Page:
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Dietary Doís and Doníts of Ayurveda

Last Updated on Apr 25, 2022
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Certain dietary doís and doníts serve to maintain balance of specific doshas (vata, pitta and kapha) and promote sound health. An appropriate diet can not only enhance wellness but can also be used to neutralize toxins in the body.


According to the science of Ayurveda, the root cause of any disease or malfunction is the accumulation of toxic substances (Ama, i.e. the improperly digested food particles) in the body. The toxic accumulation depletes the cells of its oxygen and energy and promotes ill heath.

The Ayurvedic Diet: What To Eat and What Not To Eat!

Ayurveda lays down extensive guidelines for a healthy lifestyle. Focus on nutrition is one of its essential components. Some of the essential ayurvedic guidelines on nutrition are as mentioned below.

Dietary Do's and Don'ts of Ayurveda

Eating in sync with the prakriti:

Food for Vata Dosha

The vata dosha has cold, dry and light qualities. So, an individual with vata prakriti should avoid dry and light food items to counterbalance the excess of these qualities. Lubricating substances such as oily, sweet, sour and salty items are advised. Leafy veggies, mushrooms and potatoes are okay for people with vata prakriti. Tomato is best consumed in low quantity or better still if avoided.

Food for Pitta Dosha

An individual with pitta dosha has hot, oily and liquid qualities. Excess stomach acid can be formed if the hot quality is combined with the liquid quality. So, cold items having sweet, bitter and astringent taste should be preferred over oily, spicy and sour foods.


Food for Kapha Dosha

A person with kapha prakriti should avoid sweet, sour (e.g. pickle) and salty foods that increase the bulk and moisture in the body, and prefer hot, spicy foods since kapha qualities include cool, heavy and wet.

Quantity of food consumed:

One has to always eat a little less than the full stomach. If the food taken is properly digested in time without impairing health, it is the proper quantity. Heaviness, pain in the abdomen, lethargy, is an indication of overeating.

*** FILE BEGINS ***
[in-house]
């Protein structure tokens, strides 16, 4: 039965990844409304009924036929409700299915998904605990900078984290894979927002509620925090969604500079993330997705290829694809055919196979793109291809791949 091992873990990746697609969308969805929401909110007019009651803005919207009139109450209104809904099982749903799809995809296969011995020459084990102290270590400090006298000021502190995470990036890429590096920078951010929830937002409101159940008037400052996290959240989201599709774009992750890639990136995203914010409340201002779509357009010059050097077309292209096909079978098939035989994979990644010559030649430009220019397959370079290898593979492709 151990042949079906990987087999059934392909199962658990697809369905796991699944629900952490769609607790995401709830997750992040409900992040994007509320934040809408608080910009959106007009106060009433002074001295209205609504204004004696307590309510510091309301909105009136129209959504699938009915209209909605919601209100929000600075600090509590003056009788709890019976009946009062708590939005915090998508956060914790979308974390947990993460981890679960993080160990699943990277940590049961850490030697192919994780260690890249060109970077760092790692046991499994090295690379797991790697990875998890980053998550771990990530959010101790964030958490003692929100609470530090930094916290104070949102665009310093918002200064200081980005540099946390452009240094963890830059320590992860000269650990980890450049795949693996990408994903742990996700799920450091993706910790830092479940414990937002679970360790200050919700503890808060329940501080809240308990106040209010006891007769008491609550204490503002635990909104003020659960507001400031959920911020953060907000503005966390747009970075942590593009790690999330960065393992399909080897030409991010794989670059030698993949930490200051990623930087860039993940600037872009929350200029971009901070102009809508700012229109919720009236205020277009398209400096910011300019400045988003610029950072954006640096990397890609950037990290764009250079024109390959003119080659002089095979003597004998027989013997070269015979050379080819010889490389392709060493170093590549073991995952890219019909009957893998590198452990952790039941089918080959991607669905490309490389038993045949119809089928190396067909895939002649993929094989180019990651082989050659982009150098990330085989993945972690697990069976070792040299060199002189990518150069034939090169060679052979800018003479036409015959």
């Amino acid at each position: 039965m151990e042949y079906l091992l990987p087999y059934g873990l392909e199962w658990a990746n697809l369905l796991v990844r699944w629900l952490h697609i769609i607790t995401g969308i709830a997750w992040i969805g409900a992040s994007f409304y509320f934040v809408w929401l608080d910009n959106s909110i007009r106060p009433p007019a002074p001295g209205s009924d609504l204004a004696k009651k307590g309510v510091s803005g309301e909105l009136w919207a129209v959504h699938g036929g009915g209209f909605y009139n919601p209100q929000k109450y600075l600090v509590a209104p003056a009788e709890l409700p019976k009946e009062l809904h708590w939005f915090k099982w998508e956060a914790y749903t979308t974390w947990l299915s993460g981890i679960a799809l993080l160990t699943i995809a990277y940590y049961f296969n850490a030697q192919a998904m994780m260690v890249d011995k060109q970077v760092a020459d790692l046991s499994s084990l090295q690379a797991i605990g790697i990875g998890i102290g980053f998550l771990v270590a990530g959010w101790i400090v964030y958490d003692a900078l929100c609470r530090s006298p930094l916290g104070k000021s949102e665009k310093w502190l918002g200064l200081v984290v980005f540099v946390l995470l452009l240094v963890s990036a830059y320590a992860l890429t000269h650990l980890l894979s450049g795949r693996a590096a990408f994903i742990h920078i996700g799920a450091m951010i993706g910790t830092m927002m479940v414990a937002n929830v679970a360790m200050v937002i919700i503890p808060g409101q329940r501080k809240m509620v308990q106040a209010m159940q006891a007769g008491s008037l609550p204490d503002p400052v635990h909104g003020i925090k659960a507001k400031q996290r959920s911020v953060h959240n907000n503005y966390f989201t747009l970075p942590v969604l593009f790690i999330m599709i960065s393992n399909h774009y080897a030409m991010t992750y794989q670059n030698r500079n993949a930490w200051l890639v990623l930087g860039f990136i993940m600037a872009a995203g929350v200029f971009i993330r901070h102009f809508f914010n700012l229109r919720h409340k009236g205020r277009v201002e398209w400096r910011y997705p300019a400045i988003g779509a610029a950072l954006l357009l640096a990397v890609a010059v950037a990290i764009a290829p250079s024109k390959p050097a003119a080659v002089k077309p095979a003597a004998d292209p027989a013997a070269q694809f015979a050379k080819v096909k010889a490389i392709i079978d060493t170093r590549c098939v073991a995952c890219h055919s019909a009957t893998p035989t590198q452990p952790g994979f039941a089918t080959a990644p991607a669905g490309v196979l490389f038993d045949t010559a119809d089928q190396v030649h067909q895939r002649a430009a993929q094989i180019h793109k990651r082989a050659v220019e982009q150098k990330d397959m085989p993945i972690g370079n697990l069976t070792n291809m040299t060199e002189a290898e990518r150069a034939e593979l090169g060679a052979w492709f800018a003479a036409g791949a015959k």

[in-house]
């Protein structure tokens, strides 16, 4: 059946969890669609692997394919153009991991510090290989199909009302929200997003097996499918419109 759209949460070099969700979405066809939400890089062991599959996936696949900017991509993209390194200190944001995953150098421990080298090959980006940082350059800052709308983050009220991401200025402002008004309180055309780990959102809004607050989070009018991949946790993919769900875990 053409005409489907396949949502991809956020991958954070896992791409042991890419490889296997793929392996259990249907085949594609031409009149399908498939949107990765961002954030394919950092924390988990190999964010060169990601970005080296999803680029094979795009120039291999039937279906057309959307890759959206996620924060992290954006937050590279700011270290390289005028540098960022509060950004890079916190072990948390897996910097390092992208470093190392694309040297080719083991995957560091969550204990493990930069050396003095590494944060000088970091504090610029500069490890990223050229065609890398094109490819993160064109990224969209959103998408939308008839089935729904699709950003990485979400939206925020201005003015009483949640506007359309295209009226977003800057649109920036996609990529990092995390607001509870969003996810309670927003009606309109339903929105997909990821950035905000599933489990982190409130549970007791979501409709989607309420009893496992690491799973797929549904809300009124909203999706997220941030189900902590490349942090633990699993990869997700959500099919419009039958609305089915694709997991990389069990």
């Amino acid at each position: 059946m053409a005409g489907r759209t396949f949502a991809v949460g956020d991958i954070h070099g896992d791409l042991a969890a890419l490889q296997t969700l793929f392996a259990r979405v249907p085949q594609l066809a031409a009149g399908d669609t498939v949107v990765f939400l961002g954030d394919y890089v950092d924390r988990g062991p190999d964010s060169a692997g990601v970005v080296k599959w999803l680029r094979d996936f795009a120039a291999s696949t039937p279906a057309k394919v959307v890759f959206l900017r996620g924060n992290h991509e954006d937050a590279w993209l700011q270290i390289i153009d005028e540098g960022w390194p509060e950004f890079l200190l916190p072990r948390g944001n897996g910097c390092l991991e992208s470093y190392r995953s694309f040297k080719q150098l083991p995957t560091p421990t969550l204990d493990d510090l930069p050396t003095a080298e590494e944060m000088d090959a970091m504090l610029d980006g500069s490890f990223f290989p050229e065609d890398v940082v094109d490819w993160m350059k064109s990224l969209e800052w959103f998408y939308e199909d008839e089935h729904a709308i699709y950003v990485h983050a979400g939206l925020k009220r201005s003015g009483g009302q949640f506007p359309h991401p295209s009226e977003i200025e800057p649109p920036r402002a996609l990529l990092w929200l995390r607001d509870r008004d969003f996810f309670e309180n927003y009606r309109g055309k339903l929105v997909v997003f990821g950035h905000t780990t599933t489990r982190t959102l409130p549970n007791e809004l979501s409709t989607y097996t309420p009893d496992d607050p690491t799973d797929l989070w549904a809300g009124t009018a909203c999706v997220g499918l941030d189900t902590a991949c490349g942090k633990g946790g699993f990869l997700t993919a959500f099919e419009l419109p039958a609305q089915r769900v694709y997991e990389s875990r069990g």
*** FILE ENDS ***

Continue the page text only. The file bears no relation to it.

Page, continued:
Eating in excess of the required amount produces ama and leads to disorders like obesity, hypertension, diabetes, joint disorders and heart diseases.

Light foods such as green gram dal, dalia, khichdi, plain curds, rice all stimulate the digestive fire (agni). They are harmless foods and can be consumed in quantities till it satisfies oneís appetite. On the other hand, heavy foods such as sesame, nuts, flour preparations, black gram, meats, fish and eggs are heavy to digest and do not stimulate the gastric fire. For that matter, banana is also a heavy food according to Ayurveda and it should be consumed in moderation or avoided.

The time of food consumption:

In Ayurveda, emphasis is laid on the fact that food should only be consumed once the food taken earlier is digested. This is experienced by -

  • A pure feeling Ė not acid or pungent taste
  • Feeling of enthusiasm
  • Proper passage of urine, flatus and feces
  • Feeling of lightlessness in the body
  • Feeling of hunger and thirst

There should be a gap of three hours between two meals as it affects digestion. At the same time, food should be consumed within six hours of earlier food intake.

Kind of food eaten:

Certain food articles in Ayurveda are beneficial for all types of prakritis. They are -

  • Red shali rice (rice with red colored bran) among grains
  • Green gram or moong dal among pulses
  • Directly collected rain water among waters
  • Cow milk among milks
  • Ghee from cow milk among ghee
  • Sesame oil among oils
  • Grapes among fruits
  • Rock salt among salts
  • Ginger among bulbs
  • Barley, wheat, honey, amla, pomegranate, amaranth, and snake gourd among other foods
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  1. Dr Vasant Lad & Usha Lad. ďAyurvedic Cooking For Self HealingĒ. The Ayurvedic Institute. Albuquerque, NM, 2003.
  2. Dr S.P Kinjawadekar. ďHundred Years of Happy and Healthy Life through Ayurveda and YogaĒ, Swami Prakashananda Ayurvedic Reserch Centre, Mumbai, 2002.
  3. Dr Pratap Chuhan, Jiva Ayurveda.
  4. Sharadini Dahanukar & Urmila Thatte Ė ďAyurveda UnravelledĒ2005

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I find it interesting that there are many variations of what is good vs what is bad. One example in the list above which is good for all is grapes, yet I have seen grapes listed as avoidance for Kaphas.


Is consuming bittergourd preparations during dinner harmful?


how will an individual come to know that he/she has vata/pitta dosha.


plz check this out -


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